Second, I plan to pick one Bible book a month to study deeply. In January, a few friends and I are studying Ecclesiastes. For the month we will read and re-read it. We plan to outline it, chart it, and memorize portions of it. Then in February, I’ll select another book with a similar approach, though hopefully improved by January’s attempt. By doing this I’m able to meditate deeply on one book, something I felt I was missing in other seasons of my life. Some months I may do multiple books if they are short (i.e. In November I did 1, 2 and 3 John).

       Third, I plan to read other books of the Bible in one sitting throughout the year. To avoid neglecting other portions of the Scriptures, I have a list of the books of the Bible in my journal and plan to regularly step away for an hour or two throughout the year and just read them straight through. In January I’ll plan to read through 1 & 2 Kings and the pastoral epistles. Though I have not finished my Bible Reading Plan in a year, it is rare for me to not read most / all / more than the whole Bible in a year.

Partner Up.

I encourage you to not keep your plan by yourself. Find another brother or sister in your local church who you enjoy spending time together with and ask them to join you in this journey. Commit to a month or two or whatever works for you, but don’t do this alone.

As I mentioned above, a few guys I’m discipling and I are going through Ecclesiastes together in January. We will get together a couple times during the month to discuss what we’re reading, but we’ll email or text or talk on the phone more regularly about what we’re learning and what we are struggling to understand. You don’t have to work out your plan with someone else, but I’ve certainly benefited from it.

In case your’e wondering, I plan the first 6 months and then plan the rest of the year’s reading in June. We’re planning to read Galatians in February, Isaiah in March, 2 Corinthians in April, and Nehemiah and Ezra in May.

Remember Why You’re Reading.

The reason we read the Scriptures isn’t just to check off boxes and make ourselves feel like we’ve accomplished something for God. The Scriptures aren’t an end in themselves, God is the end. As we plan to seek Him, however we do it, we must come with the supreme goal of loving Him more and obeying what He teaches us when we do read. If our plans become traps for guilt and discouragement—then plan to scrap your plan and do something else.

The most important thing in this moment and in the moments that make up next year is that we draw nearer to God through His Son Jesus. His Word teaches us how to do this, so let us plan to draw near with great hope because of promises like these from the Prophet Isaiah,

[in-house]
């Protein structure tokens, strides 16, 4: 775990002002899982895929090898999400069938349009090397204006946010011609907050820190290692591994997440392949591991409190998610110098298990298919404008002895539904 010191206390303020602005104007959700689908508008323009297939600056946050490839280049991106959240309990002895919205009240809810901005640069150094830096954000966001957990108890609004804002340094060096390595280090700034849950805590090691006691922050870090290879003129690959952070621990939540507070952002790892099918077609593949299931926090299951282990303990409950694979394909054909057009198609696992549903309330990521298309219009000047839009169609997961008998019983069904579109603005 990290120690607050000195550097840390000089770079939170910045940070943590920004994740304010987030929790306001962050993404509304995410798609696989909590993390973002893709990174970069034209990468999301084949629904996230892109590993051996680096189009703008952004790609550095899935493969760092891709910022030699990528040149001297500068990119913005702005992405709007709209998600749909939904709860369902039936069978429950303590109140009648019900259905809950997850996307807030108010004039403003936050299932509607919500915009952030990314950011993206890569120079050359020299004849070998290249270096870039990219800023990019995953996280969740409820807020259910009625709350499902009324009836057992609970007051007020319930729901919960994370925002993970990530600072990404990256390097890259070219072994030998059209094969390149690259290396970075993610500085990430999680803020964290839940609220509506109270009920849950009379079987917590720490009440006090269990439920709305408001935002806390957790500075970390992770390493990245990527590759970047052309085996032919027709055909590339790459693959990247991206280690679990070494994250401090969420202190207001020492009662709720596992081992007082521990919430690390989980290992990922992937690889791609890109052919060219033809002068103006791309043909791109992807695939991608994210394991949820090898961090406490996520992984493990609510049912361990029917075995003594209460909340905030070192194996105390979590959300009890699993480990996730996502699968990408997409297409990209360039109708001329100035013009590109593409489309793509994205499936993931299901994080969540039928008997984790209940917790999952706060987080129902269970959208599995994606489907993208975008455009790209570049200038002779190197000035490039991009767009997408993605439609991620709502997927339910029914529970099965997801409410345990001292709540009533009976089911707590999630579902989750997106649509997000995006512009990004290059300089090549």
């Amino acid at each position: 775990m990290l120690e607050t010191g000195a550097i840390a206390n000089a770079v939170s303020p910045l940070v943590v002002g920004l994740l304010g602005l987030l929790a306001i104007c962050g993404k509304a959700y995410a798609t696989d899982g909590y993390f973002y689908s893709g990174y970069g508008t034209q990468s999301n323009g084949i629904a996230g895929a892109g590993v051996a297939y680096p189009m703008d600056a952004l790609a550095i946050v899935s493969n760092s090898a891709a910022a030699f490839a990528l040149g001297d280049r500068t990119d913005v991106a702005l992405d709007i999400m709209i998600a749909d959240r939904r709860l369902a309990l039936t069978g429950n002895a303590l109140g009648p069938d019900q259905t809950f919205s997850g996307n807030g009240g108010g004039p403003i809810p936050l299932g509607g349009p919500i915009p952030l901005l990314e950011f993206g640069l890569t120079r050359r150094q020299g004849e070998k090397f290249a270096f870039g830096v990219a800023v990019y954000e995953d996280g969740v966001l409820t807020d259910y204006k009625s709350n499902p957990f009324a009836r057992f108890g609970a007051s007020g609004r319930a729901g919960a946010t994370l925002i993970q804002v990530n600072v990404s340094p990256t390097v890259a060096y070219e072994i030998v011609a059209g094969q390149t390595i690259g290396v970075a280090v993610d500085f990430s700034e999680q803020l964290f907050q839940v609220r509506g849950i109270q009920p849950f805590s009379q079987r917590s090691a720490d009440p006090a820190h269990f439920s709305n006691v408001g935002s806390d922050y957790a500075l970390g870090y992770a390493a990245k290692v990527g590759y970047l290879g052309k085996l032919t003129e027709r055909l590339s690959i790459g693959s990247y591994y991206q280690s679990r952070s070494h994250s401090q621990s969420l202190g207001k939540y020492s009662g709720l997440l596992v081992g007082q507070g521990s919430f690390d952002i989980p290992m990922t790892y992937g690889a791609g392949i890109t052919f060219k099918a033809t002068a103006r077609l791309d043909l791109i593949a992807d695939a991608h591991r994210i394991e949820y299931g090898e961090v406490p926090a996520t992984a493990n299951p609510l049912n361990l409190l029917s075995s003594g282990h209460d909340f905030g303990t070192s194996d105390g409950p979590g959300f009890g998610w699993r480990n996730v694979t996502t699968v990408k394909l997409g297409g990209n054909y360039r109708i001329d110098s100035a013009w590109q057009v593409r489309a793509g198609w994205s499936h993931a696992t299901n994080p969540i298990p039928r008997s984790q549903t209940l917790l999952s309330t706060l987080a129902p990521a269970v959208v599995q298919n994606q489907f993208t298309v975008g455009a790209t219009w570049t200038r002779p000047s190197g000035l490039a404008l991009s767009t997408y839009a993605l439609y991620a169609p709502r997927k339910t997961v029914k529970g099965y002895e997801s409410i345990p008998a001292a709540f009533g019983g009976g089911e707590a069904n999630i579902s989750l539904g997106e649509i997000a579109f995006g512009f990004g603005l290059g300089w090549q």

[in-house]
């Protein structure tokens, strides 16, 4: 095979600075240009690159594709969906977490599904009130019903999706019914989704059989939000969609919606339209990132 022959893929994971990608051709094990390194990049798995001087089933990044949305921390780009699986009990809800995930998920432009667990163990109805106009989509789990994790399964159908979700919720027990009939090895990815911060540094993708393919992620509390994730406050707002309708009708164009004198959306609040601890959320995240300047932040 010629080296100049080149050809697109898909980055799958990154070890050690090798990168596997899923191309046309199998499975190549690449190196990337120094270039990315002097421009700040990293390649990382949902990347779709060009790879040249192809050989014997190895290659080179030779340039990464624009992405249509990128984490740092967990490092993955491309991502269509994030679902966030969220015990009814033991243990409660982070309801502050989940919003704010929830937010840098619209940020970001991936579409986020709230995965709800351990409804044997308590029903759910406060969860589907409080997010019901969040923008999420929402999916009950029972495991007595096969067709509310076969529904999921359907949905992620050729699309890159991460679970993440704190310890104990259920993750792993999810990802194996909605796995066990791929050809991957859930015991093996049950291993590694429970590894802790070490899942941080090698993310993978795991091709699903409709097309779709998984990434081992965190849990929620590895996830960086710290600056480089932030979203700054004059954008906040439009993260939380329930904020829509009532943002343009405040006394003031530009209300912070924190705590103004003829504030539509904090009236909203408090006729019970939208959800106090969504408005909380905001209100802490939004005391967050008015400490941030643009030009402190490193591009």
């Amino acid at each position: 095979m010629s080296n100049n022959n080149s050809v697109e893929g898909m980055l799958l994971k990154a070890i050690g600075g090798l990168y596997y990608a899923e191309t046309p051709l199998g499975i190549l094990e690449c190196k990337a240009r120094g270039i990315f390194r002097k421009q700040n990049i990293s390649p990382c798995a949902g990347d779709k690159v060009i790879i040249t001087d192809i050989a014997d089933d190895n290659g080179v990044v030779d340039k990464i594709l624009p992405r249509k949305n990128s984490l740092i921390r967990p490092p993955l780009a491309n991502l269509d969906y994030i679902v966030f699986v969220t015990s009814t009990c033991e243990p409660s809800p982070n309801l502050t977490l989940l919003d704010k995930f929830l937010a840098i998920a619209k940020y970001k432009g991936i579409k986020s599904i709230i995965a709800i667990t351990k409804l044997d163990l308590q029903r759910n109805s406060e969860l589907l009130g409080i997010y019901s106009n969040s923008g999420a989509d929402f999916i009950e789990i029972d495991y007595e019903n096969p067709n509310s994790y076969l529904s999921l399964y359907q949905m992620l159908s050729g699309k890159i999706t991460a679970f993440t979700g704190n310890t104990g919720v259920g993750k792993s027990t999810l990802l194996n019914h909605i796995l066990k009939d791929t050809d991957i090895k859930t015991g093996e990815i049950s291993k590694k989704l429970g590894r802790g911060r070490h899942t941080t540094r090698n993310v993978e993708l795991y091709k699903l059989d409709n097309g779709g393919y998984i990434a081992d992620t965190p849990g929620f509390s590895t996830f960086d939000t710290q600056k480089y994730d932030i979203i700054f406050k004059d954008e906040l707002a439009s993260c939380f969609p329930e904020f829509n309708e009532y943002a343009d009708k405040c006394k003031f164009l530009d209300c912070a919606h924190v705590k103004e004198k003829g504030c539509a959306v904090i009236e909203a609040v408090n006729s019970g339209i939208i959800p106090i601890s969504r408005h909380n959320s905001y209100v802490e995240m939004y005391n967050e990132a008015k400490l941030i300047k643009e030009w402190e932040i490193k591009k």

“Come, everyone who thirsts, come to the waters; and he who has no money, come, buy and eat! Come, buy wine and milk without money and without price. Why do you spend your money for that which is not bread, and your labor for that which does not satisfy? Listen diligently to Me, and eat what is good, and delight ourselves in rich food. Incline your ear, and come to me; hear, that your soul may live…” Isaiah 55:1-3

May the Lord bless us with His rich and gracious supply as we read His Word in 2016.




Picture courtesy of Keith Ferrin.

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20 thoughts on “Why I Plan to Read Less of the Bible This Year (2016 Edition)

    1. Geilton

      When @Sixflags003 When an atheist is given eendvice that he cant dispute he will still believe what he believes without researching for himself. Like what eendvice? Also, that makes most religious people hypocrites (learn to spell), since they (probably including you) don’t want to listen to any arguments. We believe in God and were called stupid. You’re right, we shouldn’t call you stupid. Pointing out the obvious is a waste of time and effort.

  1. Sharon Martin

    Thank you for your words. I am moved by your openness. Most preachers would never admit to that. I still listen to your sermons that I downloaded to my computer when you were in Graham. Thank you for letting God speak through you.


  2. Denise

    I love the idea of partnering up for the month. I am going to try to do every month with a different person. Great way to strengthen friendships through the love of Gods word. (Good for accountability too).

  3. Jhonna

    Very good post. I think I struggle with that as well: trying to read as many books as possible in a short amount of time. Reading the word is a joy and benefit to our lives – why not soak in the Lord’s wonderful goodness and apply God’s word to our well being. I, too, plan to read less of the Bible and soak in the Lord’s word more. Thanks Garrett